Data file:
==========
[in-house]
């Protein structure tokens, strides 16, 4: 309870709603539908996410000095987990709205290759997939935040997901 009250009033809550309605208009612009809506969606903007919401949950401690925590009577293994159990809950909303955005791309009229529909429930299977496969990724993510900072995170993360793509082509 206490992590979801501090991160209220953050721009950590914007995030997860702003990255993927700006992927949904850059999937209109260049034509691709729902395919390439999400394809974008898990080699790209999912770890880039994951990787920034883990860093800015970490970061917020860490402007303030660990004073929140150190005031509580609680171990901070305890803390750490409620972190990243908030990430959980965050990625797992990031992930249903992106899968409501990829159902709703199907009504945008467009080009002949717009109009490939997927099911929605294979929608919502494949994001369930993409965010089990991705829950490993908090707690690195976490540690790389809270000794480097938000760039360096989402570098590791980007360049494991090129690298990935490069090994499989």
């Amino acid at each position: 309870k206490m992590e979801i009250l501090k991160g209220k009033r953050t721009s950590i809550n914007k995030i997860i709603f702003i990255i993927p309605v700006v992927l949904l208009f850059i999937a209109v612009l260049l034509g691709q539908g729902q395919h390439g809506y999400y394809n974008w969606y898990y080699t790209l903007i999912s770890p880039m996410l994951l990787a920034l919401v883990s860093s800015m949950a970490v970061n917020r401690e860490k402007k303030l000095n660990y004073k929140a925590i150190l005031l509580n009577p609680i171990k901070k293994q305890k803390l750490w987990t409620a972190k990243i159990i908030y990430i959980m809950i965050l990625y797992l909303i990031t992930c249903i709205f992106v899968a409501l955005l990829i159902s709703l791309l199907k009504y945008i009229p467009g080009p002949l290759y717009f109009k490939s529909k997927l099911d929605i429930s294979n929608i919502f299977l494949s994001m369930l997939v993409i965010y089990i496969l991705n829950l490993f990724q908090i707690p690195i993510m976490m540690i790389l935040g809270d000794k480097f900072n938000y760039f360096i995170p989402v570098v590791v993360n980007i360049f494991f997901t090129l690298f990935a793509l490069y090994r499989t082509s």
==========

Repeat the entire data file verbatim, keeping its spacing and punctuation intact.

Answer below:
[in-house]
């Protein structure tokens, strides 16, 4: 309870709603539908996410000095987990709205290759997939935040997901 009250009033809550309605208009612009809506969606903007919401949950401690925590009577293994159990809950909303955005791309009229529909429930299977496969990724993510900072995170993360793509082509 206490992590979801501090991160209220953050721009950590914007995030997860702003990255993927700006992927949904850059999937209109260049034509691709729902395919390439999400394809974008898990080699790209999912770890880039994951990787920034883990860093800015970490970061917020860490402007303030660990004073929140150190005031509580609680171990901070305890803390750490409620972190990243908030990430959980965050990625797992990031992930249903992106899968409501990829159902709703199907009504945008467009080009002949717009109009490939997927099911929605294979929608919502494949994001369930993409965010089990991705829950490993908090707690690195976490540690790389809270000794480097938000760039360096989402570098590791980007360049494991090129690298990935490069090994499989």
């Amino acid at each position: 309870k206490m992590e979801i009250l501090k991160g209220k009033r953050t721009s950590i809550n914007k995030i997860i709603f702003i990255i993927p309605v700006v992927l949904l208009f850059i999937a209109v612009l260049l034509g691709q539908g729902q395919h390439g809506y999400y394809n974008w969606y898990y080699t790209l903007i999912s770890p880039m996410l994951l990787a920034l919401v883990s860093s800015m949950a970490v970061n917020r401690e860490k402007k303030l000095n660990y004073k929140a925590i150190l005031l509580n009577p609680i171990k901070k293994q305890k803390l750490w987990t409620a972190k990243i159990i908030y990430i959980m809950i965050l990625y797992l909303i990031t992930c249903i709205f992106v899968a409501l955005l990829i159902s709703l791309l199907k009504y945008i009229p467009g080009p002949l290759y717009f109009k490939s529909k997927l099911d929605i429930s294979n929608i919502f299977l494949s994001m369930l997939v993409i965010y089990i496969l991705n829950l490993f990724q908090i707690p690195i993510m976490m540690i790389l935040g809270d000794k480097f900072n938000y760039f360096i995170p989402v570098v590791v993360n980007i360049f494991f997901t090129l690298f990935a793509l490069y090994r499989t082509s």